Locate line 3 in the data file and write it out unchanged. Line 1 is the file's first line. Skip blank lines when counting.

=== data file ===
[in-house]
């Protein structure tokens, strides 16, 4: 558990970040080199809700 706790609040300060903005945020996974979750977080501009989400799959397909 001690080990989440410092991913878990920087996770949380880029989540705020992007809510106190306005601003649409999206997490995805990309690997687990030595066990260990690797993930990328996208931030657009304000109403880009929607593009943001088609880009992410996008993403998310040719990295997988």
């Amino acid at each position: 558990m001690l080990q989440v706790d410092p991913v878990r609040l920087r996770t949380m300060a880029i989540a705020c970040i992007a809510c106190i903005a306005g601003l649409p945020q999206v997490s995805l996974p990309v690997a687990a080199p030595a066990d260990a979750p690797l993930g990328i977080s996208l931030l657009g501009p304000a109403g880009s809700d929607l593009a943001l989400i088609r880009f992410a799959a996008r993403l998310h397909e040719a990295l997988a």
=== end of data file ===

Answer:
């Amino acid at each position: 558990m001690l080990q989440v706790d410092p991913v878990r609040l920087r996770t949380m300060a880029i989540a705020c970040i992007a809510c106190i903005a306005g601003l649409p945020q999206v997490s995805l996974p990309v690997a687990a080199p030595a066990d260990a979750p690797l993930g990328i977080s996208l931030l657009g501009p304000a109403g880009s809700d929607l593009a943001l989400i088609r880009f992410a799959a996008r993403l998310h397909e040719a990295l997988a």